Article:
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By Claudia Koonz

From wide learn, together with a outstanding interview with the unrepentant leader of Hitler’s Women’s Bureau, this ebook strains the jobs performed by way of ladies – as fans, sufferers and resisters – within the upward push of Nazism. initially publishing in 1987, it truly is an immense contribution to the knowledge of women’s prestige, culpability, resistance and victimisation in any respect degrees of German society, and a list of spectacular ironies and paradoxical morality, of compromise and braveness, of submission and survival.

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Extra resources for Mothers in the Fatherland: Women, the Family and Nazi Politics

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Her face turning blue as hands closed tightly around her throat. She continued. I gulped the tea. " From a newspaper clipping, I knew that her husband, an SS general who supervised the schools designed to train the future elite, vigorously denied having belonged to the Nazi Party. Not his wife. "Of course I told the Americans I had belonged to the Nazi Party. " There was that steadfastness again. "The time has come for all of us decent Germans who served our people during the Third Reich to speak out.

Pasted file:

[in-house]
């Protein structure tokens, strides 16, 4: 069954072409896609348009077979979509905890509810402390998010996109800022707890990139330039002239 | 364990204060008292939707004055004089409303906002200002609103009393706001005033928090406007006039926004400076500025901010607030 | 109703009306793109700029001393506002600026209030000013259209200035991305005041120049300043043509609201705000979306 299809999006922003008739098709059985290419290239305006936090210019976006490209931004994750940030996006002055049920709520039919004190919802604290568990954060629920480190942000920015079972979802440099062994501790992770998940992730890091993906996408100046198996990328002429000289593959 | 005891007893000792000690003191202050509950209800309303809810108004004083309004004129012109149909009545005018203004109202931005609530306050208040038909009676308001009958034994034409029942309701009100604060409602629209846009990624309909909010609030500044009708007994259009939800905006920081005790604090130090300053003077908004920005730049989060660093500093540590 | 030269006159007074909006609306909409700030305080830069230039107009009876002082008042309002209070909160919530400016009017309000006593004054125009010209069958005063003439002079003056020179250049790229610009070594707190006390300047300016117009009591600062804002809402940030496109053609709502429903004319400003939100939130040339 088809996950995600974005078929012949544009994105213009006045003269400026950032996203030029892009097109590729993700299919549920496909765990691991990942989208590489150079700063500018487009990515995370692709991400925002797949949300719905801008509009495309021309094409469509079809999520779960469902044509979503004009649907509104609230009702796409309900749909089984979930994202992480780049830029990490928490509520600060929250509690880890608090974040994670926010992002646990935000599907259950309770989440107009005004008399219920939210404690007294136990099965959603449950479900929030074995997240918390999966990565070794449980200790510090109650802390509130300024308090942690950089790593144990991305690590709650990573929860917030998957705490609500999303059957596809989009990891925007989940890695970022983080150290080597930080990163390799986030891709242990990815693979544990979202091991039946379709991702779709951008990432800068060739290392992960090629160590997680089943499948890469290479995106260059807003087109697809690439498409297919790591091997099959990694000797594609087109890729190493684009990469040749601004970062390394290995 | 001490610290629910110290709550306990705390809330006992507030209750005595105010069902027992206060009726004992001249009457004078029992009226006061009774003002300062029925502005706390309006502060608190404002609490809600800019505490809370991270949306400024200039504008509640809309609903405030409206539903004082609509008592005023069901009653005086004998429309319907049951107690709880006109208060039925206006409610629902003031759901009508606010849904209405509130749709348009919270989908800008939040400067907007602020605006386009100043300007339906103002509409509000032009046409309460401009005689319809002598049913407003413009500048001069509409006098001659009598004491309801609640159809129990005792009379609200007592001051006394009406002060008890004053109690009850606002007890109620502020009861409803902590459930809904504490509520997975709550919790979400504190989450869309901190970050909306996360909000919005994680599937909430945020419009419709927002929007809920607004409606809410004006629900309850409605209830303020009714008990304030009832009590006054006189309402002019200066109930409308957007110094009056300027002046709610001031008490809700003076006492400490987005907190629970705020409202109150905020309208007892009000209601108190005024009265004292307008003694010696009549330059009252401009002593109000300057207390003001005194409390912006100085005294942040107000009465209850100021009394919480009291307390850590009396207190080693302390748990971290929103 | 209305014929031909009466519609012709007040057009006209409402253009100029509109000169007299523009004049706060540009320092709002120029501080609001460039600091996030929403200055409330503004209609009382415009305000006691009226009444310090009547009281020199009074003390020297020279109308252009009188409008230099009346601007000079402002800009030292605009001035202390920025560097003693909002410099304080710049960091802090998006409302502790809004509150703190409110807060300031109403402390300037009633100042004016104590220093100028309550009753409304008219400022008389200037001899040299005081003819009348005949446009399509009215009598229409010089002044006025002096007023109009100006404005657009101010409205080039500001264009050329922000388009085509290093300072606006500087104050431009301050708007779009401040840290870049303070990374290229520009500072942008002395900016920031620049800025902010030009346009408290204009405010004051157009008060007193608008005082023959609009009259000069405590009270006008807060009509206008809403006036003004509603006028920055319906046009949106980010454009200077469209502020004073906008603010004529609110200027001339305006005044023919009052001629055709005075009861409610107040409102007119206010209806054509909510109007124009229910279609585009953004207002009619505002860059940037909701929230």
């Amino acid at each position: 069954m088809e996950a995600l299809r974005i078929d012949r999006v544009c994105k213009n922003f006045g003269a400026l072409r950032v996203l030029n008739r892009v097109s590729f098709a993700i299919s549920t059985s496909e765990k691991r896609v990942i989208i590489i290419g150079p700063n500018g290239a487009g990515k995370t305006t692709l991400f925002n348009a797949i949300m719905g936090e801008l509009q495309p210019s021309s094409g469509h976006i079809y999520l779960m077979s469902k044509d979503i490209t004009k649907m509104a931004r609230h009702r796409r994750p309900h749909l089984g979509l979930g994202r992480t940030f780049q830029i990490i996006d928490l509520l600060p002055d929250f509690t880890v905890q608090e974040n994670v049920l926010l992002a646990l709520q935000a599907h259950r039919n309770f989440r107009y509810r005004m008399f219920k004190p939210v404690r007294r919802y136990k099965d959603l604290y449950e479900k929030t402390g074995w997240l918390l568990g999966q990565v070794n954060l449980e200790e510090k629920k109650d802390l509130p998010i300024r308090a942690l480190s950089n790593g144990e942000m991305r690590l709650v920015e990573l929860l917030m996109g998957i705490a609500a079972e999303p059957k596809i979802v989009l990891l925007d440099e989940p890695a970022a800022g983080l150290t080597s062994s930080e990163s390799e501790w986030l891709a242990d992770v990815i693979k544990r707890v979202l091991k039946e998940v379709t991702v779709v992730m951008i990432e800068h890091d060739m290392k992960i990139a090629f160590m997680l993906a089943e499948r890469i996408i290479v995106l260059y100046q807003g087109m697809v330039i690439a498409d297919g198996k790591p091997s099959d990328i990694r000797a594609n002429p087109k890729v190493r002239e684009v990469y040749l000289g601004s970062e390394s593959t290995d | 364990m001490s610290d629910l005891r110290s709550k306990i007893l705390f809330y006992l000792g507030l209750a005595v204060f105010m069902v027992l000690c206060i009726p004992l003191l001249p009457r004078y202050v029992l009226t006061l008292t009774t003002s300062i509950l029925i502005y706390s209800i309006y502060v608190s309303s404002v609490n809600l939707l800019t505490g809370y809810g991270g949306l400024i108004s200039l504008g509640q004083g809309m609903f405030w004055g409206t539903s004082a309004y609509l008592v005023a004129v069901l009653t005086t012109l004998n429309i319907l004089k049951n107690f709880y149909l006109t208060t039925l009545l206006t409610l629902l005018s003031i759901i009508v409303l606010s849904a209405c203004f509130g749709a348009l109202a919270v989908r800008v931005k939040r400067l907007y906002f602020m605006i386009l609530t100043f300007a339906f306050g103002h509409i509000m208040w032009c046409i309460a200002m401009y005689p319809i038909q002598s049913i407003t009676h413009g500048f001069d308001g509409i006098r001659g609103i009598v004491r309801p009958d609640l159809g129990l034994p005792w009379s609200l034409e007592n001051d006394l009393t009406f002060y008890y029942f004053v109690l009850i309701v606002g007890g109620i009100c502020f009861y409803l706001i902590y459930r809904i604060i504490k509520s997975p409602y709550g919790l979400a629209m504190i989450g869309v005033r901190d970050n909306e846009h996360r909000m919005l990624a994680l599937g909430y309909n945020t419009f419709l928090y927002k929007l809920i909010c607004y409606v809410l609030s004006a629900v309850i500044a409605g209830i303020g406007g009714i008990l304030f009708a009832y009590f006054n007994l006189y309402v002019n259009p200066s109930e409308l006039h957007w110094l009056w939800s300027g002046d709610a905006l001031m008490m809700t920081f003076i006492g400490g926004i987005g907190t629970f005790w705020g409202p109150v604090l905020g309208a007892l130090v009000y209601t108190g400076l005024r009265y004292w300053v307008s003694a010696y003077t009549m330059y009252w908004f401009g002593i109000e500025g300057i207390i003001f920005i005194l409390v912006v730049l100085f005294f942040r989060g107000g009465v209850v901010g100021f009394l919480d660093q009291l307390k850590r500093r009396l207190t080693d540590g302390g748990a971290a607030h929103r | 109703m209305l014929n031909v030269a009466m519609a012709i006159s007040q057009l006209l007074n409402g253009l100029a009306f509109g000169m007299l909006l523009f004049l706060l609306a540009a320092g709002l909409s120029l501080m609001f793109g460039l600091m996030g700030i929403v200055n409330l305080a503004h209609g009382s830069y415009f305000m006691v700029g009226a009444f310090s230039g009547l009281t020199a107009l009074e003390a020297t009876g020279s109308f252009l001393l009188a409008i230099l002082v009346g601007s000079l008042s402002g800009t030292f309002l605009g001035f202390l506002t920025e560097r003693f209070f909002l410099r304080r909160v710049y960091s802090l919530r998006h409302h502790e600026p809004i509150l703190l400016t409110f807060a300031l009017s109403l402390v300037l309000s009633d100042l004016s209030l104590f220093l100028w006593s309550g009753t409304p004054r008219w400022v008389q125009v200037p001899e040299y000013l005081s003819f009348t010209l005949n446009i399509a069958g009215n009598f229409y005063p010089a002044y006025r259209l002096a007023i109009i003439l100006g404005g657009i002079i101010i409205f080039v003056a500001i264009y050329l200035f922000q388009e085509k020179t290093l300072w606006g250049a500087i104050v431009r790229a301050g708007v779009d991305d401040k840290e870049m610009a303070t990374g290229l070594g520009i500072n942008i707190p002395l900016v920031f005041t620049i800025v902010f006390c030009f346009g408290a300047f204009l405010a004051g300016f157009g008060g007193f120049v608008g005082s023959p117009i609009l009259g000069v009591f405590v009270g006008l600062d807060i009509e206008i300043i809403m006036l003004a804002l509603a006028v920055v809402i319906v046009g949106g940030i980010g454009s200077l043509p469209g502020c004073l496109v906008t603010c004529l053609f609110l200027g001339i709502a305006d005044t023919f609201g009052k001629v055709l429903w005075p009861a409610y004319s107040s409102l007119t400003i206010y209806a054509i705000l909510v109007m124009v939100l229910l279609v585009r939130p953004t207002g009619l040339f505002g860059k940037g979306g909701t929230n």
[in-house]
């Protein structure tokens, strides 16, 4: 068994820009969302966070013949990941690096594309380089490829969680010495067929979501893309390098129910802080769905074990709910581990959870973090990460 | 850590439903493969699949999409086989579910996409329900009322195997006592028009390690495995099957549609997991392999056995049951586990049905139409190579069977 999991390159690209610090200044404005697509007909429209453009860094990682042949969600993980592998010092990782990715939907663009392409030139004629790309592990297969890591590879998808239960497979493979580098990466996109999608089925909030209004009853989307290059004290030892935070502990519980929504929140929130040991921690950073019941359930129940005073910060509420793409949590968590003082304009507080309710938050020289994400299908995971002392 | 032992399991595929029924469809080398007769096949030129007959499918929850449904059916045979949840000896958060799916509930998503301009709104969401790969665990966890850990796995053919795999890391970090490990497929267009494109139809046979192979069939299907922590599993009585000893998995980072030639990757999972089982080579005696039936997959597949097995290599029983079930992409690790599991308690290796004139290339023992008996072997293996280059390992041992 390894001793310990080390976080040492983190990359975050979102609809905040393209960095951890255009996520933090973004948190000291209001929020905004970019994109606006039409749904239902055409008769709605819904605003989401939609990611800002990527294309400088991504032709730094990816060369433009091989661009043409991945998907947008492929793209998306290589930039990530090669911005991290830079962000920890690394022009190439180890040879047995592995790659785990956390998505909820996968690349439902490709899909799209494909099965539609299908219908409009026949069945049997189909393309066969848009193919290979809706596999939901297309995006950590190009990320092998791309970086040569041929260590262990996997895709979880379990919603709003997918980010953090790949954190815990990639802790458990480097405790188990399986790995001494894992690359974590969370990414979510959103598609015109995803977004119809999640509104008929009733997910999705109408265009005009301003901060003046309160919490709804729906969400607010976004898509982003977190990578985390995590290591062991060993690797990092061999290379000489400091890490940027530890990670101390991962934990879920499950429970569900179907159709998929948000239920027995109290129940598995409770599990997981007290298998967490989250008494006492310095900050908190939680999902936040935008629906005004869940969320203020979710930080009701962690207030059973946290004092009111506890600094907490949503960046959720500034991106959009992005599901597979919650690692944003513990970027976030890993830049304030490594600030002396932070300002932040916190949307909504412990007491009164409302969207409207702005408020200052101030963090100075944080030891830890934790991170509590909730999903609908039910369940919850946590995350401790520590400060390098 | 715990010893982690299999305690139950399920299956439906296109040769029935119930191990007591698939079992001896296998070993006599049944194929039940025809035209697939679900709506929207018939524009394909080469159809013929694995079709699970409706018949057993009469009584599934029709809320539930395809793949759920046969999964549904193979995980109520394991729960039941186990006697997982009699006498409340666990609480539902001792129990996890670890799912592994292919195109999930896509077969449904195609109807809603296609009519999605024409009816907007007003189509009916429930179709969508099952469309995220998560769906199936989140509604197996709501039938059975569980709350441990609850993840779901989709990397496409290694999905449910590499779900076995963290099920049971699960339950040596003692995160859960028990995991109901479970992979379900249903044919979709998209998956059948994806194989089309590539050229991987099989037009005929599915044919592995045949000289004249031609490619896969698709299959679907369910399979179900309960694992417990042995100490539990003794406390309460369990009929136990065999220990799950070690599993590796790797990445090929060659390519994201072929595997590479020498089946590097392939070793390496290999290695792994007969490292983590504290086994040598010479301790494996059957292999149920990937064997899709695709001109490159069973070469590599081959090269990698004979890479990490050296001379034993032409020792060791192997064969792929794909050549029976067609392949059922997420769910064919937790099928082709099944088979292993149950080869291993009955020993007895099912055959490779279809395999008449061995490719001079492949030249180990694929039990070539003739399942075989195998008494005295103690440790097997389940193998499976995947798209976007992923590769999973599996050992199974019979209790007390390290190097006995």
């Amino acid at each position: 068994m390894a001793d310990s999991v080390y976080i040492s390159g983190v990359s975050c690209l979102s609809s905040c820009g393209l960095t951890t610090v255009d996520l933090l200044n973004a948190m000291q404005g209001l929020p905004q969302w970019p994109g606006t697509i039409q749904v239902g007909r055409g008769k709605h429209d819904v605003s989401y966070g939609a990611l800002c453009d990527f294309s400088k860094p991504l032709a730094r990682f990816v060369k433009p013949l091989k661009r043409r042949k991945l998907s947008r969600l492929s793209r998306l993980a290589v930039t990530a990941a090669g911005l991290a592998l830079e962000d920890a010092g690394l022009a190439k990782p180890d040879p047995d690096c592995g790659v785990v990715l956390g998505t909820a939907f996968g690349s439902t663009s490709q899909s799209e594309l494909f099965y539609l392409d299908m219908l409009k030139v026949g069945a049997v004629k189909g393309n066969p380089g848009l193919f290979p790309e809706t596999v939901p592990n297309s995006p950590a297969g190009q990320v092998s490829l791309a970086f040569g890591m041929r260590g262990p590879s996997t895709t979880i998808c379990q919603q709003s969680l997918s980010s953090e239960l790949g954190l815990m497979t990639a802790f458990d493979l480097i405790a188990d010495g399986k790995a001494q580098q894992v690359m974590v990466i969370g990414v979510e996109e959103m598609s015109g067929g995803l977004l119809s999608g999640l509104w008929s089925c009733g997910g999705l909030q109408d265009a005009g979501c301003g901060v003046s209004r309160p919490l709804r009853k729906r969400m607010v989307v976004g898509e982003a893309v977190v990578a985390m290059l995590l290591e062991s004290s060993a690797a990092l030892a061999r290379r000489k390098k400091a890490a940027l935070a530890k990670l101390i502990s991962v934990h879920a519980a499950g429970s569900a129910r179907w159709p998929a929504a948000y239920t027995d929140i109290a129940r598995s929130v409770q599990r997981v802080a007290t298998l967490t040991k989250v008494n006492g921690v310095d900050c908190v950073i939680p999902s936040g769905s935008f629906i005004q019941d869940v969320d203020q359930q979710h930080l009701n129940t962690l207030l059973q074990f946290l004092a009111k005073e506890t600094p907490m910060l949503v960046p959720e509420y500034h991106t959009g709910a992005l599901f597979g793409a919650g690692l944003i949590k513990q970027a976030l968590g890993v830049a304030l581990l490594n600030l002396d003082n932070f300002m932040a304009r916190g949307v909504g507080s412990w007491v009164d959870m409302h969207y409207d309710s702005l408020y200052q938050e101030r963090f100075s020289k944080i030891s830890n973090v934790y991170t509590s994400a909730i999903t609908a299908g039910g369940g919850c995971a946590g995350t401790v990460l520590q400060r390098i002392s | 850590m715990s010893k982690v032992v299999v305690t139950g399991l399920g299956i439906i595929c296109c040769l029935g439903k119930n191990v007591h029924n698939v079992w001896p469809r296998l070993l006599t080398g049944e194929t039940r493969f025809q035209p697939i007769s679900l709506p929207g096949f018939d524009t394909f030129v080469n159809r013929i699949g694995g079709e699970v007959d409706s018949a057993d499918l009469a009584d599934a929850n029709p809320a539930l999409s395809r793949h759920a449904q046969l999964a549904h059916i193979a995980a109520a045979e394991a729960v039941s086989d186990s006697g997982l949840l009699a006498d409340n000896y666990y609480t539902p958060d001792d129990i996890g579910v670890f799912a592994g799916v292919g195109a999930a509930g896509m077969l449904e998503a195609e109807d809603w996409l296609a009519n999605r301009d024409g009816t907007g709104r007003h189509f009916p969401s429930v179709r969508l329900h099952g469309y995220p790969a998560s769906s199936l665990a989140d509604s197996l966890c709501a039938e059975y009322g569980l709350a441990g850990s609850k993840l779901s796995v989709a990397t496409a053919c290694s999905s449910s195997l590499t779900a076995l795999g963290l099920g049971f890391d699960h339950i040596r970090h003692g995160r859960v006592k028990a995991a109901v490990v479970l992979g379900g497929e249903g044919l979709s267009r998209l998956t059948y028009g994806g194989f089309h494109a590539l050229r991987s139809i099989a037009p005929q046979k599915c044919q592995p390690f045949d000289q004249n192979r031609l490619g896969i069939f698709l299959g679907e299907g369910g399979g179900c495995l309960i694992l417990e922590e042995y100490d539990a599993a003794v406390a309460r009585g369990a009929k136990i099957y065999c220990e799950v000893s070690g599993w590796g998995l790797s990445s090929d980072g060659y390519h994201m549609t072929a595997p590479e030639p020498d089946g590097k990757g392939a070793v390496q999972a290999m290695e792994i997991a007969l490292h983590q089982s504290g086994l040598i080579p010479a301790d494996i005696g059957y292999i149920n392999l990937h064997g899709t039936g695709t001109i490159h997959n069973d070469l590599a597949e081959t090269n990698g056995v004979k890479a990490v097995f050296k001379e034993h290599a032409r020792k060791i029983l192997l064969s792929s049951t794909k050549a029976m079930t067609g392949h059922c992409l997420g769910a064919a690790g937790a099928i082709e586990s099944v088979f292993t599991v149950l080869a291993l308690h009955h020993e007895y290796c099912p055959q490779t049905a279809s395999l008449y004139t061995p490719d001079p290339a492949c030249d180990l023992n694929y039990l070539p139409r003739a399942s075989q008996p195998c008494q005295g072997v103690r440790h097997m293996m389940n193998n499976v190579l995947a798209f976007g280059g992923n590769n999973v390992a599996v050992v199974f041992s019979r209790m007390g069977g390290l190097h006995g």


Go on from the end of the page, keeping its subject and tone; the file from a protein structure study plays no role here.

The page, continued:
Her gentle femininity is a startling contrast to the military atmosphere. She is a friendly woman in her middle thirties, blonde, blue-eyed, regular featured, slender. She sits in her wicker chair on her little balcony and chats with her visitor. Her complexion is so fresh and clear that she dares to do without powder or rouge. She talks, and one notices that her firm, capable hands have known hard work. . How does she feel about the possibility of Germany's going to war? She glances up at the swastikas and across at the black boots of the uniformed men beyond the doorway and she turns quickly away to hide the tears in her eyes.

The postmark, Tubingen, meant nothing to me; I knew no one who lived there. Then I felt a chill travel up my spine. How many times had I seen that regular, graceful hand at the end of letters and documents. "Sehr geehrte Frau Dr. Koonz," the letter began. I had always met my subjects through their records; now a ghost rose out of the archival mist and addressed me. The leader of millions of Nazi women under Hitler had decided to talk to me. What did she want? What did I want from her? When I embarked on this research project, the paradox of the topic riveted my attention.

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